I find it truly abhorrent and truly despicable that in today’s frenetic job market; candidates: those not selected; are not treated with enough respect or empathy to be informed about and then told about their candidacy for positions for which they have interviewed. Shameful that such has become not only accepted but has become Standard Operating Procedure for the hiring process. Were roles reversed; firms would claim these behaviors were totally unprofessional, unethical and dishonorable. To avoid the risk of litigation do not offer a reason; simply only provide the candidate with the information that the position was offered to another candidate. This, contrary to popular opinion is not too much to expect; and it obviates any opportunity for most all litigation.

  • Robert  B.  Burghardt
    Robert B. Burghardt

    Nancy - I personally echo your thoughts...... "I wish we could go back to the way things were before the recession".... The cards aren't in the candidates favor now and it may not turn back that way for along time to come....

  • Nancy Anderson
    Nancy Anderson

    @Lisa C thanks for your comments. I would love to see those percentages also. I have been in your shoes many times before and would get so frustrated when you jump through all of the hoops, have a great interview and then.... silence. The sad part is that most employers won't respond to your phone calls or emails. To me that is very unprofessional. I would at least like to know why so that, if there's something glaring that caused them to turn away, I can correct it - whether it is something in my demeanor, my qualifications or that I am terrible at interviews - just let me know. So I truly feel your pain and would truly like to see those percentages. I am guessing that it's less than 5% based upon the emails I read from job seekers. Keep hoping that the tide will turn and we will go back to the way things were before the recession even though I know that "hope" is just a pipe dream. All the best in your job search.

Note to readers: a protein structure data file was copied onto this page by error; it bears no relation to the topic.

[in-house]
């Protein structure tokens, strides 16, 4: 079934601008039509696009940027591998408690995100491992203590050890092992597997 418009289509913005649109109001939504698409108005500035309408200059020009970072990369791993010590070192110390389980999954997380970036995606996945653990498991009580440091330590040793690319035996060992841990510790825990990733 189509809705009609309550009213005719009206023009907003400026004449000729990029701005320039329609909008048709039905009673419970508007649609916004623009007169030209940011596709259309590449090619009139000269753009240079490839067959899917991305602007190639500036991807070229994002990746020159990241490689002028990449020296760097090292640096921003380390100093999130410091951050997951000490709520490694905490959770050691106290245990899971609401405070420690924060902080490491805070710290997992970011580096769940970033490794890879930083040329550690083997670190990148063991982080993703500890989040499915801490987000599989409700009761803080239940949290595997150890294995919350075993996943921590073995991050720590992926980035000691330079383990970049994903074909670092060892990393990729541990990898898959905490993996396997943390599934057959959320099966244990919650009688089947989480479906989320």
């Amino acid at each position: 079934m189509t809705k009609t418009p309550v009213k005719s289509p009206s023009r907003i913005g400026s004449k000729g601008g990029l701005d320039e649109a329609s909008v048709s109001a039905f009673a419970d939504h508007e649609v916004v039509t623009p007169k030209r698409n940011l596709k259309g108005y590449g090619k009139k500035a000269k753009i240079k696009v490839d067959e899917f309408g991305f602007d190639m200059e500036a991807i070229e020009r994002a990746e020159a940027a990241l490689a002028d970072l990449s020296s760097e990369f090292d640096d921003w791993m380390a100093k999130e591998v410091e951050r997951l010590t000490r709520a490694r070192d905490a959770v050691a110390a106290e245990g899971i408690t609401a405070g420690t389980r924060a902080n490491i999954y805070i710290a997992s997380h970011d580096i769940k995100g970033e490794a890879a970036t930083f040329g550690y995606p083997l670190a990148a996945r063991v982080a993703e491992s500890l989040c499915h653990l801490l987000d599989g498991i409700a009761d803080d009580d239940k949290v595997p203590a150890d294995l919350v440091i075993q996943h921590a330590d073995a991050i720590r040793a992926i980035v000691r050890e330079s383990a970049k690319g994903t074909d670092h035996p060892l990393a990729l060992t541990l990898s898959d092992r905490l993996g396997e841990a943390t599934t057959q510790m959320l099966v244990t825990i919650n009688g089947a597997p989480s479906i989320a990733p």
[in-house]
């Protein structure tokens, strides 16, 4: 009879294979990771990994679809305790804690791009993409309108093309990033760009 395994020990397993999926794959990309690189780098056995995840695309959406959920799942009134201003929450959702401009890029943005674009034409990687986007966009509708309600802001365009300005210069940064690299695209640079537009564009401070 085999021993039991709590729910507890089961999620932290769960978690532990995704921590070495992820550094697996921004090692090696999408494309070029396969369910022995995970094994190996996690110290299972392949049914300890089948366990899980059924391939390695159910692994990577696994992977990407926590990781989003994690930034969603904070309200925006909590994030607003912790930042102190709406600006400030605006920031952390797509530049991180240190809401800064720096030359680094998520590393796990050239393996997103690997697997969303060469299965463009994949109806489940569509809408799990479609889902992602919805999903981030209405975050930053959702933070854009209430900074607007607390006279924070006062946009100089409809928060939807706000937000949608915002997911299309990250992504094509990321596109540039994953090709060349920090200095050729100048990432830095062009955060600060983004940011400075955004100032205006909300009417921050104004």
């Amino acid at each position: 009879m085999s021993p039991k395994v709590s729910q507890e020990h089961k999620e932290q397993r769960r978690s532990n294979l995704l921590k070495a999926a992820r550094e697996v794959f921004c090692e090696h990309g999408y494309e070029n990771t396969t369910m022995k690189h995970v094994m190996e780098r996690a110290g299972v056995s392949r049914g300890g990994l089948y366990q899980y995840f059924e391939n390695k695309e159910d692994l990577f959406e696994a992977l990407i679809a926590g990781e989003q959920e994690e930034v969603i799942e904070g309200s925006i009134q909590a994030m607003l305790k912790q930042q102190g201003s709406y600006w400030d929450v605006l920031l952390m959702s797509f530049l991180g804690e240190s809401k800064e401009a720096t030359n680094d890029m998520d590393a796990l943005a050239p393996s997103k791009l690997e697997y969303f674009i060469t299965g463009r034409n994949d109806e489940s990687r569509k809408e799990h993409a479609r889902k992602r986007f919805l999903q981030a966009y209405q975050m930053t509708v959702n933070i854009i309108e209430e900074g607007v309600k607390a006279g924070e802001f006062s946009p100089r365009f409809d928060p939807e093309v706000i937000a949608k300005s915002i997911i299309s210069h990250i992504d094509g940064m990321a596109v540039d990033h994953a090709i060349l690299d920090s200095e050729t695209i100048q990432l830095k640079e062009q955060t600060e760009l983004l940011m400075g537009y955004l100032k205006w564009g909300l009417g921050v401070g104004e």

• Lisa C.
    Lisa C.

    Thank you for this posting.

  • Lisa C.
    Lisa C.

    This submission is absolutely accurate. I'd love to see the percentages of employers whom actually call back or at least email the interviewee's to let them know if they were or were Not accepted for the position. My guess and personal experience would say the call back for the not accepted would be a very sad and unprofessional low percentage.

  • Francis (aka Frank) N.
    Francis (aka Frank) N.

    I agree with this submission in its entirety

  • Nancy Anderson
    Nancy Anderson

    @Natalie thanks for your comment. We have all been in your shoes - waiting for that phone call that never comes. Sadly, since you are being ignored by the hiring manager, they have moved on with another candidate or decided not to pursue hiring anyone for the position. Unfortunately this happens all of the time. Continuing to contact him is not in your best interest. You need to move on.

  • Natalie K.
    Natalie K.

    I've been waiting over a month for a company to get back to me who i really want to work for.left me a message a week ago finally .called him back now he never aswers the phone or return my calls.what do i do now?